The ability to truly understand costs.

Although historical data supports future decisions, a more dynamic system is on the contractor wish-list.

“So much of what we do is managing in arrears,” Morgan’s Mitchell said. Instead of getting a progress report at the end of the day, he said, it would be better to get more real-time data during the day on any production shortfalls so immediate solutions could be tested.

For example, if an operation fell 10% short of production goals in the morning, crews could make adjustments, perhaps shortening a haul path to decrease cycle times, Mitchell said.

“We’d love to see all this information in one place and have the tools to slice and dice it,” Mitchell said. “We could really understand our cost and production side not just from an equipment side but also from a company side.”

This is an example of the analytical expertise contractors are seeking from jobsite connectivity.

“Analytics enables us to not only predict the impact on the schedule and job cost but also explore how we can change the outcome,” McLachlan said.

Construction has technology’s attention.

“I love the attention that the industry is now getting,” said Anetsberger. “People are seeing that it’s either ripe for digital disruption or that there must be an easier way.”

Mitchell agreed: “What is exciting in our industry right now is how technology is really, really ramping up.”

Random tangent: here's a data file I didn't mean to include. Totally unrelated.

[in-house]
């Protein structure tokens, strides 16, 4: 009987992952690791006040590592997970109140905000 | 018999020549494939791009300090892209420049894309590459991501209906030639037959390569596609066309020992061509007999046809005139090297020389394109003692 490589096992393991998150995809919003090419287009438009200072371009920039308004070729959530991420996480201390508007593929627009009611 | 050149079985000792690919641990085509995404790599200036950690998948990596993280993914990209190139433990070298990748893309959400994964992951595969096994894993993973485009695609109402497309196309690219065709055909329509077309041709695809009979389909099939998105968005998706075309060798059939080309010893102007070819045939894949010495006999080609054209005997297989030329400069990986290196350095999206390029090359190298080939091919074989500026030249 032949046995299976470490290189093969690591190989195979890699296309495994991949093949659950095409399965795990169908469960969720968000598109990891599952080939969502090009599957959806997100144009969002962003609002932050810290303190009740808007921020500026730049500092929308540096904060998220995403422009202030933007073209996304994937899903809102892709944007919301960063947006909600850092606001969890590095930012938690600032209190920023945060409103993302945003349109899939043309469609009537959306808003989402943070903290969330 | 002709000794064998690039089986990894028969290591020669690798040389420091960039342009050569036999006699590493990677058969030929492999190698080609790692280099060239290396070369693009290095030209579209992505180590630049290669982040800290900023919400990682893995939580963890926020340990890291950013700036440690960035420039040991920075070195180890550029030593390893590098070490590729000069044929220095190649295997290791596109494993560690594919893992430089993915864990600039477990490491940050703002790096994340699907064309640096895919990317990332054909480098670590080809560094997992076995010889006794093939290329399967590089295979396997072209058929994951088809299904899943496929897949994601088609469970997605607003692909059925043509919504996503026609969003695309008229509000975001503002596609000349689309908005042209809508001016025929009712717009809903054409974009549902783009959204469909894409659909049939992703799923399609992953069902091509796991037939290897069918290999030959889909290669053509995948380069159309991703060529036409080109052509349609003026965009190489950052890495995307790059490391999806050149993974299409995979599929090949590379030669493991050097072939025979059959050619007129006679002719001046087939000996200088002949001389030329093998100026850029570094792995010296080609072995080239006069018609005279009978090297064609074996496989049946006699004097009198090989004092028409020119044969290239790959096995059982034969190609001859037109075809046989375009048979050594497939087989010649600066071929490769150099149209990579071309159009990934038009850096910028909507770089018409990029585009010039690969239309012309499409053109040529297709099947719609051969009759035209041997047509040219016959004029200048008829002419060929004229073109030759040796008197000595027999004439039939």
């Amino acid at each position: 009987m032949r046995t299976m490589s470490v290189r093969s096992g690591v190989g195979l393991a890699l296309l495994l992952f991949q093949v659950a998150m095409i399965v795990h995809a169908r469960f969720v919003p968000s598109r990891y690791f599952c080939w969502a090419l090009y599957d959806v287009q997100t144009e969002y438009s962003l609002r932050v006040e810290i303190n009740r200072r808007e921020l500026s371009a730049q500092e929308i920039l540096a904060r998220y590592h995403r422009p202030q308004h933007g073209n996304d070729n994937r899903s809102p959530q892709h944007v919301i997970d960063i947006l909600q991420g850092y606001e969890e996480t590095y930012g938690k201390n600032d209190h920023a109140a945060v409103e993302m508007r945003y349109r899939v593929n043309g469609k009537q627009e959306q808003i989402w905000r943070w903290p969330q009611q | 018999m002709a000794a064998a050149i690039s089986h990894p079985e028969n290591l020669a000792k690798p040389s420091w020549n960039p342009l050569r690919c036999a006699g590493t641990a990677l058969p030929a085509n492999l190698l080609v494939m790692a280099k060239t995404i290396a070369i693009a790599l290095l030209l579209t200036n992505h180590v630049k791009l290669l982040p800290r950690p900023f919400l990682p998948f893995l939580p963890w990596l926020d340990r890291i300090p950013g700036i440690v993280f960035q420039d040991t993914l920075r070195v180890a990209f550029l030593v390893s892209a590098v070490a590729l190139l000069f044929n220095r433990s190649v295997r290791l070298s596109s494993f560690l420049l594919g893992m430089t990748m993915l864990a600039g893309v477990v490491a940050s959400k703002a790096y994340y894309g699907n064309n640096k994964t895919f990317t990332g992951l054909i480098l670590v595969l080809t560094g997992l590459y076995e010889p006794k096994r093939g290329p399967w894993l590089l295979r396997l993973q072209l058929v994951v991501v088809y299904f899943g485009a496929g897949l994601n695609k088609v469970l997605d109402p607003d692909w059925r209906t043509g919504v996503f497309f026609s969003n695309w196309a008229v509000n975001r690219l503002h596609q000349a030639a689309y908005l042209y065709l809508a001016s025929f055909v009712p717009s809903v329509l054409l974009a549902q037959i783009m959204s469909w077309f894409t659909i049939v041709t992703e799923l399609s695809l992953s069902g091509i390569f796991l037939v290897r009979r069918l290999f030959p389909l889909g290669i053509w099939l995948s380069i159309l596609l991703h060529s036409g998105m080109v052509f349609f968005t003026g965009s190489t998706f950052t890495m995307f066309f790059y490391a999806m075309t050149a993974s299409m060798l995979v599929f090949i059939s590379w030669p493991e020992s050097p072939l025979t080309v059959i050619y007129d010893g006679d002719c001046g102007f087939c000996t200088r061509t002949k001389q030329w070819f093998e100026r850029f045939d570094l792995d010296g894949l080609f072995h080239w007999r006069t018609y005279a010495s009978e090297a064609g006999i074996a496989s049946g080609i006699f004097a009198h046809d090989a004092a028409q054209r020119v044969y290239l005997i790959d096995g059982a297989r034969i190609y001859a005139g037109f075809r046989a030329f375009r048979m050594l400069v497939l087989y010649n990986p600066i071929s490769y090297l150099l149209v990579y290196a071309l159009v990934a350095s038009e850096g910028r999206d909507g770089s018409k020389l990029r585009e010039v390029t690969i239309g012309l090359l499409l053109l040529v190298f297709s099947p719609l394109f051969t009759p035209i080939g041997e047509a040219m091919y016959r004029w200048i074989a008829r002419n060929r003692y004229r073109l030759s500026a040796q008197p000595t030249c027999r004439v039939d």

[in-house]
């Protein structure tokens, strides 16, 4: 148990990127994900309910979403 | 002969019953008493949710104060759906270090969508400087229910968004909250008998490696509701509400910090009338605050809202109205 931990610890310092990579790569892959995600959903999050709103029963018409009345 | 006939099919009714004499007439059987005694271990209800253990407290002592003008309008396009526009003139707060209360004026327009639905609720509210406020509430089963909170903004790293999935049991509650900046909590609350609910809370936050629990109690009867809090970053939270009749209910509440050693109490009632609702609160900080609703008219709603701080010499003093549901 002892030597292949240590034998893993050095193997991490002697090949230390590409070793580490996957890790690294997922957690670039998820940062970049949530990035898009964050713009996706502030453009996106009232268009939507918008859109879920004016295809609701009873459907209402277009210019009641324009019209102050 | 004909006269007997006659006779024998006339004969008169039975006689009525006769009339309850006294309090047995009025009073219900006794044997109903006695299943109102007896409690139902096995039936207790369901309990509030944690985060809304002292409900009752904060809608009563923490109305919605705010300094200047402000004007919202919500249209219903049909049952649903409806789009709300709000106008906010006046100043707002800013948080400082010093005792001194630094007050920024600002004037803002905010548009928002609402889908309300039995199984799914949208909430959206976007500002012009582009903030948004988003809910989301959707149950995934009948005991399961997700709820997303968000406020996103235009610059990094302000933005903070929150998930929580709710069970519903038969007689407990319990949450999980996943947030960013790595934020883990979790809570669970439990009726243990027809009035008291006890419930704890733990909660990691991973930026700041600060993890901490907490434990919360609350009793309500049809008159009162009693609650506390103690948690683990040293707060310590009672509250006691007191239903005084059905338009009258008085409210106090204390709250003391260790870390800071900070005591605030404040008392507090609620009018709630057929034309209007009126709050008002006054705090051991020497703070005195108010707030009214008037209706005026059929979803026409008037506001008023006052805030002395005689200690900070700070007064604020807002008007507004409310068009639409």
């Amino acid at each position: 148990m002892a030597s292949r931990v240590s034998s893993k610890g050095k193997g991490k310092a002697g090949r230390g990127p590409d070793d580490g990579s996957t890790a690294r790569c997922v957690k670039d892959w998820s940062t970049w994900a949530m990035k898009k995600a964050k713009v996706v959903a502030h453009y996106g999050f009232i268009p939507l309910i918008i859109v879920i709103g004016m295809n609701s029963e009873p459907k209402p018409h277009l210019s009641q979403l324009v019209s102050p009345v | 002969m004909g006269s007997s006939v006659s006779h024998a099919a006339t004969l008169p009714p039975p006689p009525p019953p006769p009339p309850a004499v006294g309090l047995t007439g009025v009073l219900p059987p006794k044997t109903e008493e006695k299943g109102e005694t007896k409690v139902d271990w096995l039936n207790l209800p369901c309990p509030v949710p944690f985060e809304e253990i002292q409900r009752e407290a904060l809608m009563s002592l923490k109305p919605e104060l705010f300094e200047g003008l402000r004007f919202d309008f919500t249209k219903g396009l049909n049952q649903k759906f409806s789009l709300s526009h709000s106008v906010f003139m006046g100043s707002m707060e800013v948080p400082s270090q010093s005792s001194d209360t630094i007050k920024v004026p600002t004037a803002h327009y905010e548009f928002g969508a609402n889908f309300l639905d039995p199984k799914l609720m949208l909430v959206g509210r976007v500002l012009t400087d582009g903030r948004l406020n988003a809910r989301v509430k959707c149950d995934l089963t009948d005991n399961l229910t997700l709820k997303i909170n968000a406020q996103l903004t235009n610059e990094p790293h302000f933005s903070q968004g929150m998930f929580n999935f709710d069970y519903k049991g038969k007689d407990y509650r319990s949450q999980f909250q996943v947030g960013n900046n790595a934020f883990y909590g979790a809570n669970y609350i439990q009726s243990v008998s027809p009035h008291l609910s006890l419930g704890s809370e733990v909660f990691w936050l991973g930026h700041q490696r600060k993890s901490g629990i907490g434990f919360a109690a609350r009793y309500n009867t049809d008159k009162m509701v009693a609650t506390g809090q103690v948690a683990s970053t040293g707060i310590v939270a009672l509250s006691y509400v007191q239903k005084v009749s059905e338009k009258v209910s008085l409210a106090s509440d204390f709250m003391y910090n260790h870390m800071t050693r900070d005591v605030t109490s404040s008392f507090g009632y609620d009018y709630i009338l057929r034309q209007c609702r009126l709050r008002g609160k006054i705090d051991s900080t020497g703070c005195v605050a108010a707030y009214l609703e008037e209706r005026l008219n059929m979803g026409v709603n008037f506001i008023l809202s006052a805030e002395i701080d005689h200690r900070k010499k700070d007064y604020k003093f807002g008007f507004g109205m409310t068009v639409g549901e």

Contractors will be able to piggyback on what’s happening in the broader technology space. In addition to jobsite connectivity, these efforts will also lay the groundwork for autonomous machines.

But don’t think job site connectivity will solve all problems, Bretz warned. “It’s likely it will reveal more issues and create a whole new aspect of managing jobsites and machines because it opens up a lot of information that wasn’t immediately available,” he said.

“The connected jobsite concept is something I’m passionate about and I want to see grow,” said L’Heureux. “It will help with the disconnect we see daily between companies, engineers, even internally. It will create more of community if we can share this data.”

Want to Learn More?

Many would agree that a transformation of the construction industry has already commenced. Technology is changing the way buildings are designed, equipment operates and organizations function. Renewable energies are being leveraged more often and in more ways. A generational shift in the workforce is already underway.

AEM Vision Team and Futures Council members spent countless hours discussing how these influences, among many others, could transform the construction industry over the next 10 years. For more information on The Future of Building and other trends impacting the equipment manufacturing industry and the customers it serves, visit aem.org/insights.

For more AEM member perspectives, subscribe to the AEM Industry Advisor.